Tribe says Navajo Code Talker has died in New Mexico at 94

A Navajo Code Talker who expended his native communication to outperform the Japanese in World War II has died in New Mexico, Navajo Nation agents said.

David Patterson Sr. croaked Sunday in Rio Rancho at age 94 from pneumonia and complications from subdural hematoma. Few Navajo Code Talkers are still alive.

Patterson and hundreds of other Navajos trained in radio communications were prohibited from talking about the performance of their duties until it was declassified in 1968. Although Patterson couldn’t say much, one of his sons said he was proud of has become a Code Talker.

“He listened as numerous Code Talker happens as he had been able to, ” Pat Patterson said. “It was only when his health started to refuse that he didn’t attend as many.”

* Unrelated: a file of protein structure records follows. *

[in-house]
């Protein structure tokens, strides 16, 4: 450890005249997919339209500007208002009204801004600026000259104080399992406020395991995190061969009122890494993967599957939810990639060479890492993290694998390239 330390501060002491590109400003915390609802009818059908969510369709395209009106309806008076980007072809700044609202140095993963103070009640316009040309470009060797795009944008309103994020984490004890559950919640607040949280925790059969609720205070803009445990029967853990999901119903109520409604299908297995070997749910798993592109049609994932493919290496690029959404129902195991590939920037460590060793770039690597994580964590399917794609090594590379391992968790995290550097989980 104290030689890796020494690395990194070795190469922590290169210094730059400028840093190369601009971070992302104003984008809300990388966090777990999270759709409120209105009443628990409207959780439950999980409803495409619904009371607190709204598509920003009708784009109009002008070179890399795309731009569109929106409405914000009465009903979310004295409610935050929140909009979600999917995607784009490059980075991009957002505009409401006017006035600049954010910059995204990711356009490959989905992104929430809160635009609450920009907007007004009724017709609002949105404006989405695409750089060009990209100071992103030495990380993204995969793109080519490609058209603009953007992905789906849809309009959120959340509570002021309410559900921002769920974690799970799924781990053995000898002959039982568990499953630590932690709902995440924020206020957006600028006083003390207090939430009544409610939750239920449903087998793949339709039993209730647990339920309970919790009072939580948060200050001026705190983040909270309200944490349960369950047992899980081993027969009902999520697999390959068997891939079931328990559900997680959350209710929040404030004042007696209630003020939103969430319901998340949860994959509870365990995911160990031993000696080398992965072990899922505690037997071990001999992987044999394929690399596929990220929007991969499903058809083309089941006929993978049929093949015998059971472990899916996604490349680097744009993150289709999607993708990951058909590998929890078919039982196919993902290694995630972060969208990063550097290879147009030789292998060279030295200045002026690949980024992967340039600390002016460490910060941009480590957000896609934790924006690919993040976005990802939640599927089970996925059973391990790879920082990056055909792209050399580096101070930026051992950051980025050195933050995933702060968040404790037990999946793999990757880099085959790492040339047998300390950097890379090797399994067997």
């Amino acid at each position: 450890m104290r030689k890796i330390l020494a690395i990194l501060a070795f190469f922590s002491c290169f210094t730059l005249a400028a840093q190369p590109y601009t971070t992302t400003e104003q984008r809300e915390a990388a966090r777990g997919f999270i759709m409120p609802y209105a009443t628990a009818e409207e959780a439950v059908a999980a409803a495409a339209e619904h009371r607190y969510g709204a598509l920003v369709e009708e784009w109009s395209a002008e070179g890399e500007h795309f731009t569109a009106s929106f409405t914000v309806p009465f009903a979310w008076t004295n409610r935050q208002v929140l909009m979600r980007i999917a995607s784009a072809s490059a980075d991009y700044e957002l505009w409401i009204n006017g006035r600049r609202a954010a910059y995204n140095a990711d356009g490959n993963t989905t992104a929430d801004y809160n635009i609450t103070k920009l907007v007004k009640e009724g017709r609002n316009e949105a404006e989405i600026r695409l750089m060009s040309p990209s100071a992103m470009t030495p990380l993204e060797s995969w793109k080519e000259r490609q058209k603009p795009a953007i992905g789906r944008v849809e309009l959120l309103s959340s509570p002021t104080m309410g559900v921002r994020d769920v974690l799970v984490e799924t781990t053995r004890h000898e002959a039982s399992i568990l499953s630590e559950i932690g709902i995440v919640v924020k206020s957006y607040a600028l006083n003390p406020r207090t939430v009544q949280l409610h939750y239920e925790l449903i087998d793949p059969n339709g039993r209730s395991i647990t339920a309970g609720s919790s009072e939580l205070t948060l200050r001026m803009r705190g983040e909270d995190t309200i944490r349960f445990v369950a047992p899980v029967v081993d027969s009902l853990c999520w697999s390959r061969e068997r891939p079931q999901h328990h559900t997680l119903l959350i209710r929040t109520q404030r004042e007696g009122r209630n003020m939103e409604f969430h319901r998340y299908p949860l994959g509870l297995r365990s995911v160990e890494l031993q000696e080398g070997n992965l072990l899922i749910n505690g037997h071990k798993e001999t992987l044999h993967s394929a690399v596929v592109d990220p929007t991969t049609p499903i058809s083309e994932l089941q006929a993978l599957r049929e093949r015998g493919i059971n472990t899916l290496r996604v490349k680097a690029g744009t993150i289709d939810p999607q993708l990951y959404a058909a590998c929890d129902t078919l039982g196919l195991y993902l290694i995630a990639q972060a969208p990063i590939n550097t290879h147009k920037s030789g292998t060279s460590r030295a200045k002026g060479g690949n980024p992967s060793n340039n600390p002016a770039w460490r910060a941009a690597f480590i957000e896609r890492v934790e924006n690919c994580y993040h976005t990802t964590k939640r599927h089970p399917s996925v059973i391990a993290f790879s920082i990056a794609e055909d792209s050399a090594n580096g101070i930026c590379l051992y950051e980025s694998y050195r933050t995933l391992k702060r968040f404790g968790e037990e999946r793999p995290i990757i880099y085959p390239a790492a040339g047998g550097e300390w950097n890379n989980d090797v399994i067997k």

Patterson served in the Marine Corps from 1943 to 1945. He and other Navajos followed in the strides of the original 29 who developed the system and received such Congressional Silver Medal in 2001. During the battle, they radioed meanings consuming Navajo messages for red grime, combat foreman, braided hair and hummingbird, for example.

After his military service, Patterson became a social worker with the tribe’s Division of Social Service until retiring in 1987.

He elevated their own families in Oklahoma, California and Shiprock, New Mexico. He is endured by six children.

Pat Patterson told the Farmington Daily Times that “his fathers” endeavoured to Rio Rancho in 2012 been like living with his youngest lad. He said his father was a dedicated Catholic who loved bingo, baseball and bowling.

Funeral business will be held Thursday at Christ the King Catholic Church in Shiprock, New Mexico. Burial will be at the Shiprock cemetery.

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